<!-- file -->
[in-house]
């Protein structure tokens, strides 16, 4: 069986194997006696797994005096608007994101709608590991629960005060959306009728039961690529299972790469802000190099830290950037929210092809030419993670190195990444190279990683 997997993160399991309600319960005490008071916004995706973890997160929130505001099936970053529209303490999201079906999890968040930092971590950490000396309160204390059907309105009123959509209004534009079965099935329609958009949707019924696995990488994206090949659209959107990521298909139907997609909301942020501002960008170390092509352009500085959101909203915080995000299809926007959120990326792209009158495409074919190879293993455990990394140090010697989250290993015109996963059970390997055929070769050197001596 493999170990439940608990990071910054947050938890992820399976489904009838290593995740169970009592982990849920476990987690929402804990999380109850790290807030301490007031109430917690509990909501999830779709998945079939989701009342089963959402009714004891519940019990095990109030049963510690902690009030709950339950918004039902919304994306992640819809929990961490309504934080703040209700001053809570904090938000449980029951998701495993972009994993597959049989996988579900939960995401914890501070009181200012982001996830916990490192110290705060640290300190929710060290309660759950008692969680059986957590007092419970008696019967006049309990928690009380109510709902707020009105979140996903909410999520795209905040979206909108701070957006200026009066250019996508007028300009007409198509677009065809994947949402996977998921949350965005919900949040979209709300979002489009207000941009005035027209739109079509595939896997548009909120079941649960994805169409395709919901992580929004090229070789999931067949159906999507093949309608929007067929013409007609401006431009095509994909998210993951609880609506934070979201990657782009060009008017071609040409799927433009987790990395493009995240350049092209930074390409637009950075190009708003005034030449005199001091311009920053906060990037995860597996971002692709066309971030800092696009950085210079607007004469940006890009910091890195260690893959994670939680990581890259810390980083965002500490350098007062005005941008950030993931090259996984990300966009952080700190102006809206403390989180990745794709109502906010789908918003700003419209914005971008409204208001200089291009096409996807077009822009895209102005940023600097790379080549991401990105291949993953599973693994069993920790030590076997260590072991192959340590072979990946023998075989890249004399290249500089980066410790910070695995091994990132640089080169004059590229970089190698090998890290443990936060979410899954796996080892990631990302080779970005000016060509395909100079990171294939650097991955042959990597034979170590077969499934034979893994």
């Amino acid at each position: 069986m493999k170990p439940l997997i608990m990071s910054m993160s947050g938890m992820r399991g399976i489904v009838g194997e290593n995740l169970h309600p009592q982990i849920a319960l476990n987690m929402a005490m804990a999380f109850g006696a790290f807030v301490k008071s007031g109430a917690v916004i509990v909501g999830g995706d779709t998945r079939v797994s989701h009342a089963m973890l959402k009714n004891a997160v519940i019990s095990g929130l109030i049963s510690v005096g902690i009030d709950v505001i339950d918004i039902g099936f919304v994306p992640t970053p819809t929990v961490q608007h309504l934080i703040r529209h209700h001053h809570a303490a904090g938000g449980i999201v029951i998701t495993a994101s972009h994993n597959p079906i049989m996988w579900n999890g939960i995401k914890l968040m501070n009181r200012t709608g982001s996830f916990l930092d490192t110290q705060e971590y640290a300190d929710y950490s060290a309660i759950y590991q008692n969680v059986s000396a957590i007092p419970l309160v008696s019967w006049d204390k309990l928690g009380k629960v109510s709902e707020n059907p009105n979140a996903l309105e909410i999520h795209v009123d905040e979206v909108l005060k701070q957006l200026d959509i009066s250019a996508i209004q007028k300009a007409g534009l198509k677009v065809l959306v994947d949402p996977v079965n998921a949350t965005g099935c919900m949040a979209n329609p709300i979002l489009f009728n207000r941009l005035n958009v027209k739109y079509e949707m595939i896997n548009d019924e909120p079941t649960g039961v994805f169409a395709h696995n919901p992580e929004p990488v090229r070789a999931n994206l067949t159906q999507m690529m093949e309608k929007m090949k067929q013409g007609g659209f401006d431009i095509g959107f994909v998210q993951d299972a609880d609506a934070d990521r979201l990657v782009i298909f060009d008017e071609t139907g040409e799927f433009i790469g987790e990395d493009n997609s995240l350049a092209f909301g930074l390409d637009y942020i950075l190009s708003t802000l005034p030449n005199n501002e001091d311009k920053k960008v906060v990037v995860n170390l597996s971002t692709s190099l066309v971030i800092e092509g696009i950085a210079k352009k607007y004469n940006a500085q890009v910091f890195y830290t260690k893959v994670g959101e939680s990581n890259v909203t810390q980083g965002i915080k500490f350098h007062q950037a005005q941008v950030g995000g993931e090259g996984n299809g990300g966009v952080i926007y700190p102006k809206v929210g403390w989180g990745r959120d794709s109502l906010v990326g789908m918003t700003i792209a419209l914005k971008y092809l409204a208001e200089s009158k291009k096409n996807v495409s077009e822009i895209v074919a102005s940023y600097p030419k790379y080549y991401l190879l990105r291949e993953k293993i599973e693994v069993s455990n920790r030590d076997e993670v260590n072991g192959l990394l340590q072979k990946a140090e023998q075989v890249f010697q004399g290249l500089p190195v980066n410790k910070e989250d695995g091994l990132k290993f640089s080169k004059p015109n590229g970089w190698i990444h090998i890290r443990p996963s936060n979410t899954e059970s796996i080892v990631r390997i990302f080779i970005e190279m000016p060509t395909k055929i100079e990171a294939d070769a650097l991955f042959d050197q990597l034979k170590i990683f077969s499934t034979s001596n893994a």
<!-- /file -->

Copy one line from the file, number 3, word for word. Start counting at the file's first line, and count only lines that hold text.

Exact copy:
């Amino acid at each position: 069986m493999k170990p439940l997997i608990m990071s910054m993160s947050g938890m992820r399991g399976i489904v009838g194997e290593n995740l169970h309600p009592q982990i849920a319960l476990n987690m929402a005490m804990a999380f109850g006696a790290f807030v301490k008071s007031g109430a917690v916004i509990v909501g999830g995706d779709t998945r079939v797994s989701h009342a089963m973890l959402k009714n004891a997160v519940i019990s095990g929130l109030i049963s510690v005096g902690i009030d709950v505001i339950d918004i039902g099936f919304v994306p992640t970053p819809t929990v961490q608007h309504l934080i703040r529209h209700h001053h809570a303490a904090g938000g449980i999201v029951i998701t495993a994101s972009h994993n597959p079906i049989m996988w579900n999890g939960i995401k914890l968040m501070n009181r200012t709608g982001s996830f916990l930092d490192t110290q705060e971590y640290a300190d929710y950490s060290a309660i759950y590991q008692n969680v059986s000396a957590i007092p419970l309160v008696s019967w006049d204390k309990l928690g009380k629960v109510s709902e707020n059907p009105n979140a996903l309105e909410i999520h795209v009123d905040e979206v909108l005060k701070q957006l200026d959509i009066s250019a996508i209004q007028k300009a007409g534009l198509k677009v065809l959306v994947d949402p996977v079965n998921a949350t965005g099935c919900m949040a979209n329609p709300i979002l489009f009728n207000r941009l005035n958009v027209k739109y079509e949707m595939i896997n548009d019924e909120p079941t649960g039961v994805f169409a395709h696995n919901p992580e929004p990488v090229r070789a999931n994206l067949t159906q999507m690529m093949e309608k929007m090949k067929q013409g007609g659209f401006d431009i095509g959107f994909v998210q993951d299972a609880d609506a934070d990521r979201l990657v782009i298909f060009d008017e071609t139907g040409e799927f433009i790469g987790e990395d493009n997609s995240l350049a092209f909301g930074l390409d637009y942020i950075l190009s708003t802000l005034p030449n005199n501002e001091d311009k920053k960008v906060v990037v995860n170390l597996s971002t692709s190099l066309v971030i800092e092509g696009i950085a210079k352009k607007y004469n940006a500085q890009v910091f890195y830290t260690k893959v994670g959101e939680s990581n890259v909203t810390q980083g965002i915080k500490f350098h007062q950037a005005q941008v950030g995000g993931e090259g996984n299809g990300g966009v952080i926007y700190p102006k809206v929210g403390w989180g990745r959120d794709s109502l906010v990326g789908m918003t700003i792209a419209l914005k971008y092809l409204a208001e200089s009158k291009k096409n996807v495409s077009e822009i895209v074919a102005s940023y600097p030419k790379y080549y991401l190879l990105r291949e993953k293993i599973e693994v069993s455990n920790r030590d076997e993670v260590n072991g192959l990394l340590q072979k990946a140090e023998q075989v890249f010697q004399g290249l500089p190195v980066n410790k910070e989250d695995g091994l990132k290993f640089s080169k004059p015109n590229g970089w190698i990444h090998i890290r443990p996963s936060n979410t899954e059970s796996i080892v990631r390997i990302f080779i970005e190279m000016p060509t395909k055929i100079e990171a294939d070769a650097l991955f042959d050197q990597l034979k170590i990683f077969s499934t034979s001596n893994a």